So What’s It All About?

Turning ADD into an art form does not mean that you throw yourself into it without consideration of the other people in your life. It doesn’t give you an excuse to stay unchanged, making no apology for your mistakes and no amends to correct them. It is not a license to be reckless, thoughtless or selfish. Those things aren’t inherent for all ADDers, nor are they exclusive to them. Everyone has the ability to be reckless, thoughtless and selfish. And everyone has the ability not to be.

The two most important constructs underlying the Art of ADD “theory” will make it clear to you that it is not permission to act wild with abandon and carelessness. An artist of ADD always strives for two things when they do what they do: Authenticity and Integrity.


Authenticity means that your ADDer shows up in the world as him or herself, being who he or she truly is, openly and honestly, and not hiding or denying their challenges. It also means that they do not hide or deny their strengths and gifts, even from themselves. Being authentic means being okay with who you are and being free to be yourself.


Acting in integrity means that you learn to stop and think: about what you are doing or saying and why you are doing or saying it. It is making sure those things are in line with what you value and believe to be important in life. ADDers seldom have the chance to sit down and think pointedly about any topic, let alone those things that are globally important to them. Yet without thinking about it, it’s pretty hard to act in accordance with your values. From an outsider’s perspective, it’s easy to see why certain behaviours can appear to originate from a lack of integrity. As Russell Barkley tells us, ADD is not so much a disorder of attention as it is a disorder of intention. We do mean well. We just don’t always know how to act in line with these intentions. Part of that learning comes through building accountability into our lives.

That being said, I can’t pretend that your ADDer’s values will be the same as yours. That’s life. Any parent or spouse would pay big money for an elixir that seduces their loved ones into wanting what they want. But ADD doesn’t dictate what you will value in life. Becoming an Artist of ADD does help you figure out what you value and how to get more of it. Most people want to get along better with their loved ones and to feel that they are meaningful contributors to their relationships. If your ADDer doesn’t, I suspect it has little to do with their perspective of ADD, and more to do with things for which they should probably see a therapist.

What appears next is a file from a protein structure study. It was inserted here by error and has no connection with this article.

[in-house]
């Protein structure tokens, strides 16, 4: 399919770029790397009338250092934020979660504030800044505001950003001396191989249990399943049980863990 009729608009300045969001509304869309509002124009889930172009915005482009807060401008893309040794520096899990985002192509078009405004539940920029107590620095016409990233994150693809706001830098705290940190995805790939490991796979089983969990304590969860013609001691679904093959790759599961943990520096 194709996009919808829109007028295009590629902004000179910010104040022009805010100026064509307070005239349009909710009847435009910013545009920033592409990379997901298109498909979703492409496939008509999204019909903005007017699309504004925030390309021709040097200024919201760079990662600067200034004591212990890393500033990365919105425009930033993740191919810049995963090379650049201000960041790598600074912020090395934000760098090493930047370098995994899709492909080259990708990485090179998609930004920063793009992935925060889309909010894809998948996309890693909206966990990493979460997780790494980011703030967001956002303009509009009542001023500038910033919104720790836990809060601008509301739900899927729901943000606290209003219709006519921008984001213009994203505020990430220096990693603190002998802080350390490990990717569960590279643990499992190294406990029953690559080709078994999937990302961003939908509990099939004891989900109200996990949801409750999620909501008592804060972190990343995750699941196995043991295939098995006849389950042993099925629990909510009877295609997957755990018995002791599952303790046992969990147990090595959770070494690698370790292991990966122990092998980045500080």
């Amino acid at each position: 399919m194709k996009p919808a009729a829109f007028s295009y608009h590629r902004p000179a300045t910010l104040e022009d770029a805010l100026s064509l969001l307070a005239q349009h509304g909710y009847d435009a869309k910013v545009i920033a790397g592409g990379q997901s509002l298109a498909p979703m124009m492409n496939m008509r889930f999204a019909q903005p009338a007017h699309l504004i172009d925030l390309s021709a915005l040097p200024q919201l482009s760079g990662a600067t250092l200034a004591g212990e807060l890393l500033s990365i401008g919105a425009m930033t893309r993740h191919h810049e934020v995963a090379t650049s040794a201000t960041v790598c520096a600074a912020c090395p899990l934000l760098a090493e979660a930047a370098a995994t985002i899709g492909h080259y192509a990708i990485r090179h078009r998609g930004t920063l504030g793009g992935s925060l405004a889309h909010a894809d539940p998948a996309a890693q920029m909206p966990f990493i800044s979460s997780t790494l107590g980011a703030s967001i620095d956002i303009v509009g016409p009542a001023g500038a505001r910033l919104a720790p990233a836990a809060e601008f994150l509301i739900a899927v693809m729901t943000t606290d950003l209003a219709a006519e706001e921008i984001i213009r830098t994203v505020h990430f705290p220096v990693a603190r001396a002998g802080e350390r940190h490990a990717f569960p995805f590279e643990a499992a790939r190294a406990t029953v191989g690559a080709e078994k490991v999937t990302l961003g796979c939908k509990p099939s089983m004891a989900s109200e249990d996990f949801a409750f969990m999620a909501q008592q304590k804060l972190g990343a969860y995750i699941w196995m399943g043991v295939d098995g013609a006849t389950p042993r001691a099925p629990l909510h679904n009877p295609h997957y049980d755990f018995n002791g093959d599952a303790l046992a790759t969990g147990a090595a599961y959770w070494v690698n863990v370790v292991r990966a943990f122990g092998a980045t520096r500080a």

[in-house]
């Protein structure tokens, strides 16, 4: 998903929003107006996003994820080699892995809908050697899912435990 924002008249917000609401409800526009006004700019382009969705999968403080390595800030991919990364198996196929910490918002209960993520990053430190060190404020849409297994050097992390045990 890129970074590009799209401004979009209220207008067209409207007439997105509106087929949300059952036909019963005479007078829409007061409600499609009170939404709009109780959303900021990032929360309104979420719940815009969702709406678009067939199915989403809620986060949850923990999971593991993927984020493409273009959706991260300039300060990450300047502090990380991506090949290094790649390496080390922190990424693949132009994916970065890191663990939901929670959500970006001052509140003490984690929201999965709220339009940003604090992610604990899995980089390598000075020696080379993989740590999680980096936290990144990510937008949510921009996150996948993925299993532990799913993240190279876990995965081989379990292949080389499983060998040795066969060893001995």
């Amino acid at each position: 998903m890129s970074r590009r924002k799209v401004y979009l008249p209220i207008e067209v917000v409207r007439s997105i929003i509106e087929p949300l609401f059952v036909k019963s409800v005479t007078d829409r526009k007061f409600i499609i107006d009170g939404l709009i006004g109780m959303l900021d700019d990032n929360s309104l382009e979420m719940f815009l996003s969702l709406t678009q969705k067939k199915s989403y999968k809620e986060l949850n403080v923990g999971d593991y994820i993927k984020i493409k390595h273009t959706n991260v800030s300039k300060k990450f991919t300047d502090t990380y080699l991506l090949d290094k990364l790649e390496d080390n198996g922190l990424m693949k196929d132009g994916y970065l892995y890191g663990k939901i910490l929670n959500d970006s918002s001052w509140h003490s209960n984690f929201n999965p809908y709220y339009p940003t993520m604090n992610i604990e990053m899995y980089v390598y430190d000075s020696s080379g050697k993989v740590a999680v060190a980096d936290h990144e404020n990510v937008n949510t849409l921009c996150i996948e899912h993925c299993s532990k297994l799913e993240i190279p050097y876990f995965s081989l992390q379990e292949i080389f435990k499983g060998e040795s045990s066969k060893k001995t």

What I want for ADDers is to see that there is nothing broken or wrong about their character, and that the path to living happier lives is not in trying to do things the way that others do them, but in finding unique ways that work for them. The bigger picture is that when an ADDer finds the way they work best, especially when they find their passion and flow, other challenges of ADD begin to lessen or dissipate. Some things that seem like an ADD symptom may actually be a faulty compensatory behaviour used in desperation to cope with “not being normal”.

What I want for you, the loved one of an ADDer is to know a few things.

Whose Problem Is It?

First, it’s not you. No matter what you might think, ADD can be crazy-making, so please don’t feel like it is your fault or responsibility to fix. Unless you are a neurobiologist working in the field of ADD research, it’s not up to you to figure out.

Second, it is you – kind of. Huh? Well, of course you have a part to play in the dynamics between you and your loved one. Humans who interact with each other, especially on a daily basis, affect each other and are responsible for one half of the relationship. I’m Okay, You’re Okay has a little known sequel called I’m Screwed Up, You’re Screwed Up. Read it. The point is, if there are difficulties in a relationship it is never down to only one person. Knowing this can help you work out what part you play in keeping an unhelpful dynamic going.

Third, Donne was right – no man an island, and no ADDer is the infallible deity he or she would like to be. Your ADDer needs your help, though he or she may resent that fact and is not likely to admit it openly. How you acknowledge this with your loved one all depends on where you are both at – in terms of understanding and accepting ADD, and the state of your relationship. If you can, find a quiet, unstressed time to sit down and talk about the challenges and what you both want to be different, and how you both can help. Sometimes, the only help needed is the open acknowledgement that your relationship needs equal participation in order to get better.

Lastly, you aren’t an island either. Loving an ADDer can be incredibly frustrating and at times downright exasperating. You need help too, a break or even some time out when it gets too much. But loving an ADDer can be wonderful as well (I have one of my own you see, so I know!), and only gets more wonderful when he or she learns to live in flow with ADD, instead of fighting against it.

I hope this makes clear the intentions of this blog. I would love to hear more about your challenges and successes in an ADD relationship, and of course your thoughts on my theories, so please comment!